A vet in Derby has given cat owners a warning regarding a potential deadly virus affecting cats in the area. Saint Leonard Veterinary has seen an increase in the number of reported cases of feline panleukopenia virus, or FPV, also known by the name of feline enteritis. The RSPCA has also reminded owners about the importance of vaccinating their cats as the virus can kill.
FPV is Highly Contagious
FPV is a serious and highly contagious viral disease. The symptoms appear around 10 days after infection and can lead to death within up to five days after the symptoms occur. Cats can spread the disease once they’ve been infected through contact, but also through infection. Furthermore, the viral disease can even by carried by humans via clothing and footwear. Human living areas and equipment can also become contaminated with the disease once a human has had contact with an infected cat.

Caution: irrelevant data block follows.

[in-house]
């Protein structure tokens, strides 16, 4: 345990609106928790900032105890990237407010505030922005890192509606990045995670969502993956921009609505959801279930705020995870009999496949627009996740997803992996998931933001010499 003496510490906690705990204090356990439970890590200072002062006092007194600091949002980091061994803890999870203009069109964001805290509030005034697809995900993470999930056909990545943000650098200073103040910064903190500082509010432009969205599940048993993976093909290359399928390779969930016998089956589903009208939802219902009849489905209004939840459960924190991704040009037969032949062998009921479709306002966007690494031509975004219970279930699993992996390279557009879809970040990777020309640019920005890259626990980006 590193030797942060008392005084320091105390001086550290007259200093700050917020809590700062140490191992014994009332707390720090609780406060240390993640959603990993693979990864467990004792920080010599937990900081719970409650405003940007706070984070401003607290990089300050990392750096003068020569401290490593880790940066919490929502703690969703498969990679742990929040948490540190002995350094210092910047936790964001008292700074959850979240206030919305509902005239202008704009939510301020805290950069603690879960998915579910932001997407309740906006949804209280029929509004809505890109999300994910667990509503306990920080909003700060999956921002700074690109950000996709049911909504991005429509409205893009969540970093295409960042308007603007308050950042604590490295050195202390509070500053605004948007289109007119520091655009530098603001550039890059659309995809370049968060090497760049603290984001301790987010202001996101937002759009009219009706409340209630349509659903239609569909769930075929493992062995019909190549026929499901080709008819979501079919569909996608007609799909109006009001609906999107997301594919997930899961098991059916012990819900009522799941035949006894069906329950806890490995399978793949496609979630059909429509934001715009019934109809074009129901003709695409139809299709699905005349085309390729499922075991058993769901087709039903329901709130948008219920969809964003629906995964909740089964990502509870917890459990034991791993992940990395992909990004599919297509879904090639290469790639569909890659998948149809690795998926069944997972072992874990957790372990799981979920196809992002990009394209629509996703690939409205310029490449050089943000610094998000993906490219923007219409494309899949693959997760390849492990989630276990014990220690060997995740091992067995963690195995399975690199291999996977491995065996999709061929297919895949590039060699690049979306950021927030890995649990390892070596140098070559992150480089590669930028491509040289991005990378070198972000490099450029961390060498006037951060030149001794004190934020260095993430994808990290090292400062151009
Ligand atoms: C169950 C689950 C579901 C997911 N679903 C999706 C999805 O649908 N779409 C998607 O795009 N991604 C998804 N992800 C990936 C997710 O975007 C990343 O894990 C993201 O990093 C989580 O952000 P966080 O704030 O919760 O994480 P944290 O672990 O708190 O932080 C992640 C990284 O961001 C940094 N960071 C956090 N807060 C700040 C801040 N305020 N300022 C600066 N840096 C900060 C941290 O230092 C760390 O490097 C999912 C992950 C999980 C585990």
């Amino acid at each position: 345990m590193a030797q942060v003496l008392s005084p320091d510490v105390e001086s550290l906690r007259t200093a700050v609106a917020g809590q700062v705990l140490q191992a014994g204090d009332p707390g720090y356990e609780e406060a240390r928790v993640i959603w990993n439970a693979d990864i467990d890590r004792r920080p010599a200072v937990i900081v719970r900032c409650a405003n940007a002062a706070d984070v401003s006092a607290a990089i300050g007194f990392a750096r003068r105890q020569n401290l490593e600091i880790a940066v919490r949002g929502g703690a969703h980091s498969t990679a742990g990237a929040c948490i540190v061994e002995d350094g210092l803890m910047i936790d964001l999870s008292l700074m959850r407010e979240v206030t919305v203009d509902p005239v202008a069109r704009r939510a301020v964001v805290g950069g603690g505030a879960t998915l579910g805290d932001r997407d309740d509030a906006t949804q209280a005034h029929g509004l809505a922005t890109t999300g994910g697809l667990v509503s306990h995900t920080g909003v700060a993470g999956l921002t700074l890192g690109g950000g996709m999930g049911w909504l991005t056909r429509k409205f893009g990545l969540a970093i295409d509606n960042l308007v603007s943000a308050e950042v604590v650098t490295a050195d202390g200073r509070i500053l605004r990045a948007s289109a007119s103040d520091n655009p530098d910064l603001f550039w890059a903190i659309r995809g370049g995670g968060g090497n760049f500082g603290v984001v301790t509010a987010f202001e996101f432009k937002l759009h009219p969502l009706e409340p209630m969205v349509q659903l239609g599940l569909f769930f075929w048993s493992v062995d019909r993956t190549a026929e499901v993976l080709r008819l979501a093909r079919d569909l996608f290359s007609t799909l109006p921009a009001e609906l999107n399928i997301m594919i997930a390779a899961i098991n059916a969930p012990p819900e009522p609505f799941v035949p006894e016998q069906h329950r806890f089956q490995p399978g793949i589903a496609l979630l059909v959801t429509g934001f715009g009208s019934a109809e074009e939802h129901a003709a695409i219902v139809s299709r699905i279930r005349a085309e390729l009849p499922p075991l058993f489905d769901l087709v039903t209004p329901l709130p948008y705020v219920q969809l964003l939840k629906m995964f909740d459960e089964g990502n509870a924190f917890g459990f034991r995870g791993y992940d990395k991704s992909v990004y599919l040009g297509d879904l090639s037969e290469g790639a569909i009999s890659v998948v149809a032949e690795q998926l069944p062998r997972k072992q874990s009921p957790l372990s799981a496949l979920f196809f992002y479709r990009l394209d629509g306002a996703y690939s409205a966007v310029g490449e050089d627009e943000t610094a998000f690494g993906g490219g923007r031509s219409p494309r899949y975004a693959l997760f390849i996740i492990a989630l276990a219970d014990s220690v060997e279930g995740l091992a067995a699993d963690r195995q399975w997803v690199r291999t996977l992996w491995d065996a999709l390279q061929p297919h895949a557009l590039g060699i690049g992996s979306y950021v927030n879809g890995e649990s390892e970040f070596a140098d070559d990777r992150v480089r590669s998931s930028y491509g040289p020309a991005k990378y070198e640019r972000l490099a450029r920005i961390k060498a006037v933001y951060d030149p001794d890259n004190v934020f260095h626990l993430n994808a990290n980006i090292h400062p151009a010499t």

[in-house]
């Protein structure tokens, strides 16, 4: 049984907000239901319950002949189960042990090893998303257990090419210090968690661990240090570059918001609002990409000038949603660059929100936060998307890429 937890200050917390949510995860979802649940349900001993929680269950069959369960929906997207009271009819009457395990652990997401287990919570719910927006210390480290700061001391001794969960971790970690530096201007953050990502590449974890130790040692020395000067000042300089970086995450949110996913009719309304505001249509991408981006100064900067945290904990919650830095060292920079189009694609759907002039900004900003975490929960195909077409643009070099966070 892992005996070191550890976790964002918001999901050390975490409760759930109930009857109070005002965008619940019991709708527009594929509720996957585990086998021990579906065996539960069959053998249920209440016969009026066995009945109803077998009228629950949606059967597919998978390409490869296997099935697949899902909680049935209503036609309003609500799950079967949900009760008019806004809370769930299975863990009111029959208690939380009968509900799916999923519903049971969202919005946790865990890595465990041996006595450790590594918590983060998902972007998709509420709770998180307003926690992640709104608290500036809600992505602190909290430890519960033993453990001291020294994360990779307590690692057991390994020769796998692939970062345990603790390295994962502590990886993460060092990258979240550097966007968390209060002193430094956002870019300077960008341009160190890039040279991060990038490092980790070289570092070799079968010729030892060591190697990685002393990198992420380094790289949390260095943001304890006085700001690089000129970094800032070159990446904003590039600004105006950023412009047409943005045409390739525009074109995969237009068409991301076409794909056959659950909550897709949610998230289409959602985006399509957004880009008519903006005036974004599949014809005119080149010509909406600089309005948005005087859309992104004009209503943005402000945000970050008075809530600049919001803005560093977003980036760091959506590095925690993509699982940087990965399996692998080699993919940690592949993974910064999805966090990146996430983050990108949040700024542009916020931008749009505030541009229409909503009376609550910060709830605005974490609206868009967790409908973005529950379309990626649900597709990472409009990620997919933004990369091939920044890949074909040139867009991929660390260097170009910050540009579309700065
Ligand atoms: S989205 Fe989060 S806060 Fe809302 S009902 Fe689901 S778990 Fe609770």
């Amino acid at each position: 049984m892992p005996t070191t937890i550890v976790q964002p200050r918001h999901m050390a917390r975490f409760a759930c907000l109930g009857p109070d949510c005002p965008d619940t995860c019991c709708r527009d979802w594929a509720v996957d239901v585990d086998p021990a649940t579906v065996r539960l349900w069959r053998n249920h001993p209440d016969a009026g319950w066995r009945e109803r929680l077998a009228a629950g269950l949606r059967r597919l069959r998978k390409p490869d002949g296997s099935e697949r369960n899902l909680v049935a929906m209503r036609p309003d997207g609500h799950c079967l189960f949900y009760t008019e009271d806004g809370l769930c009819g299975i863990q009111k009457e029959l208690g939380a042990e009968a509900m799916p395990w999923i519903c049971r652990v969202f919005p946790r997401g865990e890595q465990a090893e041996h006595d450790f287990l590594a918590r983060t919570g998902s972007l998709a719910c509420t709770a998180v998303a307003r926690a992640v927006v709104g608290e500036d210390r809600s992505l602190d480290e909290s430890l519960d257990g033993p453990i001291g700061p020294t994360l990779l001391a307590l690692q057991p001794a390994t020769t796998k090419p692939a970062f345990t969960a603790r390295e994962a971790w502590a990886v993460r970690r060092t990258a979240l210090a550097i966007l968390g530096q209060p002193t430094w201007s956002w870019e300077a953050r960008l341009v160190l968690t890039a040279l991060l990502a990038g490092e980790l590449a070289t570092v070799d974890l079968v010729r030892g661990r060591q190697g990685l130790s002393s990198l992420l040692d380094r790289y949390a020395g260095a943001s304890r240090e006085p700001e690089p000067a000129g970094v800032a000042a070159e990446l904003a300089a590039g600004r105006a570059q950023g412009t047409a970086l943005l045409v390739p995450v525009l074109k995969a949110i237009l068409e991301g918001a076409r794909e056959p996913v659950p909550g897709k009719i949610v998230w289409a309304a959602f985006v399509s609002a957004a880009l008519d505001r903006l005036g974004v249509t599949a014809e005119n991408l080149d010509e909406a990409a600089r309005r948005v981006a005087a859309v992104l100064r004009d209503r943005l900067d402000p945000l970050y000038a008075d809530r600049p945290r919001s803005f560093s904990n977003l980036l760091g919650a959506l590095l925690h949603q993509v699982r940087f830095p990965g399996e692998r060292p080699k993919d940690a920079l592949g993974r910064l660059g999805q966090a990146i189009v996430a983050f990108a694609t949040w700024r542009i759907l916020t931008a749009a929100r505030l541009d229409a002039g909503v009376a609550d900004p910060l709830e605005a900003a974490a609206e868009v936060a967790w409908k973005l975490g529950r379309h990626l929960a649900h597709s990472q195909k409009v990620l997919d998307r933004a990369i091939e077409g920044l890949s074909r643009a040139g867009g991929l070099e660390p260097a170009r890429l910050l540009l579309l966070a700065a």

The Symptoms of FPV
Here are the symptoms of FPV:
- Decrease in appetite
- Pain in the abdominal area
Kittens are most at risk to the virus as their immune systems are still developing. Take your cat to the vet if you notice any of the symptoms. The vet can treat the disease through a variety if treatments such as rehydration, blood transfusions, vitamins and antibiotics.
Isolate Infected Cats
Cats that have FPV need to be isolated to prevent the disease from spreading. Any contact with an infected cat needs to be done so only with protective clothing and gloves being worn. All other pets should not come into contact with the infected cat.
Vaccinations help to prevent FPV. Kittens should be vaccinated at 9 and 12 weeks followed by annual boosters.